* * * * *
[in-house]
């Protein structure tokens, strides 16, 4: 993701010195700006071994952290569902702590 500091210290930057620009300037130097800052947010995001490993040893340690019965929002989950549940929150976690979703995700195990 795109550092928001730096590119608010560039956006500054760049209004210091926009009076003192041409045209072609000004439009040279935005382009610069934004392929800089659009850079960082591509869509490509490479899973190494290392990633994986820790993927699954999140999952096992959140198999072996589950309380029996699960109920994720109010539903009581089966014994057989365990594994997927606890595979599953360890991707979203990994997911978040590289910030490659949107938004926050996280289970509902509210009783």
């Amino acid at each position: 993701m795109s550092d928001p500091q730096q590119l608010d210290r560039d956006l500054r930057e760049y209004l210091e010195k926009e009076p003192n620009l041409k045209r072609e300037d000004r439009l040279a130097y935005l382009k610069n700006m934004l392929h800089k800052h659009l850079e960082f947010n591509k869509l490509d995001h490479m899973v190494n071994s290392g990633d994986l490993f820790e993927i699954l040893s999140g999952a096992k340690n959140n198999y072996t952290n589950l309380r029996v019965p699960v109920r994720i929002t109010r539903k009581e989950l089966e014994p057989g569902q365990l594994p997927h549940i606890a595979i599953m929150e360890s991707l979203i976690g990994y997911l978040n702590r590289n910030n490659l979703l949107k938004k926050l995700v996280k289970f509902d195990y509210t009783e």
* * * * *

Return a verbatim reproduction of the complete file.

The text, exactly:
[in-house]
């Protein structure tokens, strides 16, 4: 993701010195700006071994952290569902702590 500091210290930057620009300037130097800052947010995001490993040893340690019965929002989950549940929150976690979703995700195990 795109550092928001730096590119608010560039956006500054760049209004210091926009009076003192041409045209072609000004439009040279935005382009610069934004392929800089659009850079960082591509869509490509490479899973190494290392990633994986820790993927699954999140999952096992959140198999072996589950309380029996699960109920994720109010539903009581089966014994057989365990594994997927606890595979599953360890991707979203990994997911978040590289910030490659949107938004926050996280289970509902509210009783």
């Amino acid at each position: 993701m795109s550092d928001p500091q730096q590119l608010d210290r560039d956006l500054r930057e760049y209004l210091e010195k926009e009076p003192n620009l041409k045209r072609e300037d000004r439009l040279a130097y935005l382009k610069n700006m934004l392929h800089k800052h659009l850079e960082f947010n591509k869509l490509d995001h490479m899973v190494n071994s290392g990633d994986l490993f820790e993927i699954l040893s999140g999952a096992k340690n959140n198999y072996t952290n589950l309380r029996v019965p699960v109920r994720i929002t109010r539903k009581e989950l089966e014994p057989g569902q365990l594994p997927h549940i606890a595979i599953m929150e360890s991707l979203i976690g990994y997911l978040n702590r590289n910030n490659l979703l949107k938004k926050l995700v996280k289970f509902d195990y509210t009783e």